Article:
• Eliminate: If it’s a meeting or a particular task that’s causing you stress or negativity, get rid of it. Ask your manager to put you on another project. Ask a coworker to take over your meeting.

Peers and Mentors

One of the basic human needs is belonging. We want to know that we belong and are part of something bigger. Knowing that a problem is not just your problem but everyone’s problem can help a lot in coping with difficulties. Again, as with the mindfulness, this doesn’t need to be gooey hand-holding. This can be directed and scientific.

How does it work

  • Identify 2 or 3 people you’d be comfortable asking questions about your work and workplace to. These would be generic questions like “how do you think this code review went?” and “what did you think of the team meeting yesterday?”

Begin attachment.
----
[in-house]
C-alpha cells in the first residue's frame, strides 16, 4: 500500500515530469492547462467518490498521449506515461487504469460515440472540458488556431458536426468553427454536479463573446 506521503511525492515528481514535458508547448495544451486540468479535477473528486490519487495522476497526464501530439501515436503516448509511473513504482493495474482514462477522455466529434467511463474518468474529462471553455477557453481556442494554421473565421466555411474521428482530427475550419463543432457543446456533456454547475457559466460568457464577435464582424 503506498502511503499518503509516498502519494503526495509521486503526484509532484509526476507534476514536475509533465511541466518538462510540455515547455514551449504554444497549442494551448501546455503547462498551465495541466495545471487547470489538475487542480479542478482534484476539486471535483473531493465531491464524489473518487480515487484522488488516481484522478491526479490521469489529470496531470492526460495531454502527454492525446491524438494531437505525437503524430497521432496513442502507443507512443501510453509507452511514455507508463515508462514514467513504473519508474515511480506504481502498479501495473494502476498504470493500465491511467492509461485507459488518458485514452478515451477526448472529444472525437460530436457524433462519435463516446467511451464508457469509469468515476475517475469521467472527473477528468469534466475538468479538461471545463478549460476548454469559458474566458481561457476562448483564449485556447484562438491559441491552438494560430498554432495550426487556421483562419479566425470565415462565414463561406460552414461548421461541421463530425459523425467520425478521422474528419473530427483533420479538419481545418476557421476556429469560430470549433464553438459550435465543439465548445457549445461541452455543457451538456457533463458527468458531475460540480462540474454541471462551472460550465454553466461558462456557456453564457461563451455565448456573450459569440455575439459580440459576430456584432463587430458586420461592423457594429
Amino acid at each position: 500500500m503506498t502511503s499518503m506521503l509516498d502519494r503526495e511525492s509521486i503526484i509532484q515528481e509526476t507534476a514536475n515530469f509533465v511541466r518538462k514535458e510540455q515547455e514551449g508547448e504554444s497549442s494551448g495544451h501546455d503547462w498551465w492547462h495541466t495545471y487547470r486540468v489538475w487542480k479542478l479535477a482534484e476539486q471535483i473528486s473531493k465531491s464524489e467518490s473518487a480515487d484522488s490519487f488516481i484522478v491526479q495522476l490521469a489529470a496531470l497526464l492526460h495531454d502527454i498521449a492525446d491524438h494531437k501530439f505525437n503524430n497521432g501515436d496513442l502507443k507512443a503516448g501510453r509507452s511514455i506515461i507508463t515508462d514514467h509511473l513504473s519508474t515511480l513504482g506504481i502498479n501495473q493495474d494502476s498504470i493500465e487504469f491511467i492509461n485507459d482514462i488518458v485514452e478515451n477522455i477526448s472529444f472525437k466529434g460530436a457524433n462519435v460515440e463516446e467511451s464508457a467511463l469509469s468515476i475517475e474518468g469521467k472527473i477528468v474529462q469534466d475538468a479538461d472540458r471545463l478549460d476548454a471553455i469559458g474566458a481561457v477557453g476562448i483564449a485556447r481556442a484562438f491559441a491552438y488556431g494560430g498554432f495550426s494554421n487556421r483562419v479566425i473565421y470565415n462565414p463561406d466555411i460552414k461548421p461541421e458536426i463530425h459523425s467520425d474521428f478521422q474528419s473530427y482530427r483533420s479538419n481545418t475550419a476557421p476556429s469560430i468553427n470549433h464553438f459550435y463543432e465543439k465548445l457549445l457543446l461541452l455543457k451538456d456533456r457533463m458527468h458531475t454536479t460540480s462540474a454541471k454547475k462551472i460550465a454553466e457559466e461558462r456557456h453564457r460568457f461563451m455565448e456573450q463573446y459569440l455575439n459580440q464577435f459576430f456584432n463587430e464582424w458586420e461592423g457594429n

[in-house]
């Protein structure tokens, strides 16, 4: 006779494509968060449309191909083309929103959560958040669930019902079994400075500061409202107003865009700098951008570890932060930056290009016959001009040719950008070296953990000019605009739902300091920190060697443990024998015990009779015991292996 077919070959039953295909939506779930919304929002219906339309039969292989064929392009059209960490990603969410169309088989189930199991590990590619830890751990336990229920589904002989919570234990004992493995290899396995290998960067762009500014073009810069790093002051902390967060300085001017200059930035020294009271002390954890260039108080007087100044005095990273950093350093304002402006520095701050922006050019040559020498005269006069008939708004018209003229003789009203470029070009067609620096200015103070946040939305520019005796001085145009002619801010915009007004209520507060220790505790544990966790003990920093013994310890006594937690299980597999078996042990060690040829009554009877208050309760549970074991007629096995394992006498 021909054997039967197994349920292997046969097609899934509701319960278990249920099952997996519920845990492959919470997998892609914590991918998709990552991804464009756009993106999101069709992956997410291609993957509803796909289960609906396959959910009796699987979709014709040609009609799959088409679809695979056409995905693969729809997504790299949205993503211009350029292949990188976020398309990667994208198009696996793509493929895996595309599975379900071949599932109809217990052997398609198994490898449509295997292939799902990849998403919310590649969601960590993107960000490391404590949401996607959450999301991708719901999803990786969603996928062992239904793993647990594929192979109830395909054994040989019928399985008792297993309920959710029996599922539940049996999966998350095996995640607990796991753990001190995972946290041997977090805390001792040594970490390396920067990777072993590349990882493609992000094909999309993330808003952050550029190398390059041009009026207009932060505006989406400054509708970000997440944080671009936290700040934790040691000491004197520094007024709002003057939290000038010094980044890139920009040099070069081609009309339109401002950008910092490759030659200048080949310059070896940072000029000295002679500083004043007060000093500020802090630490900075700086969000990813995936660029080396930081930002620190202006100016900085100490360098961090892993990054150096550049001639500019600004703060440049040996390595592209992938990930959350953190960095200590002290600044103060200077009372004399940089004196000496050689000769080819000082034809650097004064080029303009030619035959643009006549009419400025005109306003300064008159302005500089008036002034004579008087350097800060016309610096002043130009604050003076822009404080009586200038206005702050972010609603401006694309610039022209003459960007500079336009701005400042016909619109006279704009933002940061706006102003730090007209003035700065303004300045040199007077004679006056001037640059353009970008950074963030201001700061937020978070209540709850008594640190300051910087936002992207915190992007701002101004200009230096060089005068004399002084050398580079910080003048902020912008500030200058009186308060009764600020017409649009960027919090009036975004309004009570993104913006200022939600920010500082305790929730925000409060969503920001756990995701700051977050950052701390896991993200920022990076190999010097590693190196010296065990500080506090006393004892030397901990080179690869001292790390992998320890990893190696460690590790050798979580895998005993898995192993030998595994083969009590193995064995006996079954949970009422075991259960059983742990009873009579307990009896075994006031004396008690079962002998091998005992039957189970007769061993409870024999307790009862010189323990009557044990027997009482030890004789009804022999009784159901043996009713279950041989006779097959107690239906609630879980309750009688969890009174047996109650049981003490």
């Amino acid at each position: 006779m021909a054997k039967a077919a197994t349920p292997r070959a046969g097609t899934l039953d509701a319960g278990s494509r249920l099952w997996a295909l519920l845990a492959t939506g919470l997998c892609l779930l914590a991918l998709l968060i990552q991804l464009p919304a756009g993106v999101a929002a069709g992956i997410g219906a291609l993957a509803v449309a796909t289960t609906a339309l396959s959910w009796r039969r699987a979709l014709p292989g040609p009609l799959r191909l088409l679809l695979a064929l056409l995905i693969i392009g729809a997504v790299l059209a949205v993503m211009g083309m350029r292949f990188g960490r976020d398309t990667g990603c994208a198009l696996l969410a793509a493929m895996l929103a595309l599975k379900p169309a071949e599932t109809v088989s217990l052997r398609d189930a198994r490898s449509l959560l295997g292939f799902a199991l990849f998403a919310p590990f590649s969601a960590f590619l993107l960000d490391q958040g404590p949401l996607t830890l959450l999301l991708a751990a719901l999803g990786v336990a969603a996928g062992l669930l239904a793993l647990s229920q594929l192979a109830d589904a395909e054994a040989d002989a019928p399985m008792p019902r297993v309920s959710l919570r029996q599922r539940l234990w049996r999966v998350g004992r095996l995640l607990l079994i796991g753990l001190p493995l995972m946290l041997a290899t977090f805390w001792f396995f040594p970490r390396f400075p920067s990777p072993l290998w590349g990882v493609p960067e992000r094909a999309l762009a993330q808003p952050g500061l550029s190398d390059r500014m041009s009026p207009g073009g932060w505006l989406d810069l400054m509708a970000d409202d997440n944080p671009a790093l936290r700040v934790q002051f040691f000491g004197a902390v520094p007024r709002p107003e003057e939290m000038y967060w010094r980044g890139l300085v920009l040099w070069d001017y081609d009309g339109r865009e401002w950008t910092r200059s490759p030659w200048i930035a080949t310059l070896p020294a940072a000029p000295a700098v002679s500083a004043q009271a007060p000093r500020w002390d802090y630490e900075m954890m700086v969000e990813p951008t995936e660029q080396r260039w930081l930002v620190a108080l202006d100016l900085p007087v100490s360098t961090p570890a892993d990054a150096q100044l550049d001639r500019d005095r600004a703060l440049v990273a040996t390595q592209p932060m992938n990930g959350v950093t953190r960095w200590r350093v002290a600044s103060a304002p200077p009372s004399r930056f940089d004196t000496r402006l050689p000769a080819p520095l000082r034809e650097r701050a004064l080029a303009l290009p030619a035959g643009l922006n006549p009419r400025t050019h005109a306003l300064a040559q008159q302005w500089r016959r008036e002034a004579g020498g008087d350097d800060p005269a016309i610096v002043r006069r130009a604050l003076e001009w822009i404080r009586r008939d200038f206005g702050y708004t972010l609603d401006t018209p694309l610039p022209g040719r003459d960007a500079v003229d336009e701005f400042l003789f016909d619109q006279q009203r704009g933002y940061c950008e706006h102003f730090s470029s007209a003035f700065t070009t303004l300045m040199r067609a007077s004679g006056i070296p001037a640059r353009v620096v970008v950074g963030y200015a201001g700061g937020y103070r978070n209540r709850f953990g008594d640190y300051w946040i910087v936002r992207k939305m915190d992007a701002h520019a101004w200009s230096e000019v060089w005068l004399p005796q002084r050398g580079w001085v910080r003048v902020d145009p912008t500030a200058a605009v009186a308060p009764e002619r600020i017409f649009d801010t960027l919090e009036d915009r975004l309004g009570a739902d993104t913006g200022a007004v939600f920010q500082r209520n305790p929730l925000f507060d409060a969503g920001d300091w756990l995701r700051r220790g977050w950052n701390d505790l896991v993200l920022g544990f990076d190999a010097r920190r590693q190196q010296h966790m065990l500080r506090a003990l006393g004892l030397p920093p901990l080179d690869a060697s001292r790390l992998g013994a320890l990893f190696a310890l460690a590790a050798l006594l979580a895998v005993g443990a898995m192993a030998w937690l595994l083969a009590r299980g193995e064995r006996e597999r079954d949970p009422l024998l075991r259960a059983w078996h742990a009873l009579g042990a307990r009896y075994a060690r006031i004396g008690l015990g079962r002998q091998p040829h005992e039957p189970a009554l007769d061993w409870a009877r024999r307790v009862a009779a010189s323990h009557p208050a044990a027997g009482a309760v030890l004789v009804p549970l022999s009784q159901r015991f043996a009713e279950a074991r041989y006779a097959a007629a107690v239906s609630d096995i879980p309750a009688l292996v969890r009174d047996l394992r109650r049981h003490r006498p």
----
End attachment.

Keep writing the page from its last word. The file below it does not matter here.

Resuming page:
• Come up with a list of questions that are specific and neutral that relate to the challenges you face at work. Examples:
    • [Problem: meetings are stressful] I like to spend more time coding and I’ve noticed we spend a lot of times in meetings lately. Do you have any thoughts on how we can shorten meetings or have fewer? I think we should use chat more instead. What do you think?
    • [Problem: a particularly challenging task] I’m working on this task and it’s got a lot of moving parts. Have you worked in this area before? Do you know anyone that has?
  • Collect whatever impressions you can from these conversations and, if you feel it’s appropriate, be a little more open about your difficulties.

What do you do with it

If you’re in a workplace with non-sociopaths, you should have some supportive data that you’re not the only one with the problems. Maybe you even have someone you can ask for advice or trade some of the more challenging tasks with. Building a community over shared problems will create a more friendly and supportive environment that will reduce stress and negativity. Oops, that got a little gooey.